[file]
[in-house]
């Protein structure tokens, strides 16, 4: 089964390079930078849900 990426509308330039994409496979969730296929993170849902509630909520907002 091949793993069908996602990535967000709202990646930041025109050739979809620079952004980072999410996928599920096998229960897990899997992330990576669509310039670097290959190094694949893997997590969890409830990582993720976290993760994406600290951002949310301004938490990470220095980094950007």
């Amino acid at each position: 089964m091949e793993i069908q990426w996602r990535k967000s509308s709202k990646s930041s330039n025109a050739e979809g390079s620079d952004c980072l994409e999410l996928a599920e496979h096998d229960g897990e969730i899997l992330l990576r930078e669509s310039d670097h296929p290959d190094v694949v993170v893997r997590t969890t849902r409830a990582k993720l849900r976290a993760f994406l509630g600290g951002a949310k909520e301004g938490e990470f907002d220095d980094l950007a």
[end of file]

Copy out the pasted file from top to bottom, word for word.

[in-house]
């Protein structure tokens, strides 16, 4: 089964390079930078849900 990426509308330039994409496979969730296929993170849902509630909520907002 091949793993069908996602990535967000709202990646930041025109050739979809620079952004980072999410996928599920096998229960897990899997992330990576669509310039670097290959190094694949893997997590969890409830990582993720976290993760994406600290951002949310301004938490990470220095980094950007």
């Amino acid at each position: 089964m091949e793993i069908q990426w996602r990535k967000s509308s709202k990646s930041s330039n025109a050739e979809g390079s620079d952004c980072l994409e999410l996928a599920e496979h096998d229960g897990e969730i899997l992330l990576r930078e669509s310039d670097h296929p290959d190094v694949v993170v893997r997590t969890t849902r409830a990582k993720l849900r976290a993760f994406l509630g600290g951002a949310k909520e301004g938490e990470f907002d220095d980094l950007a």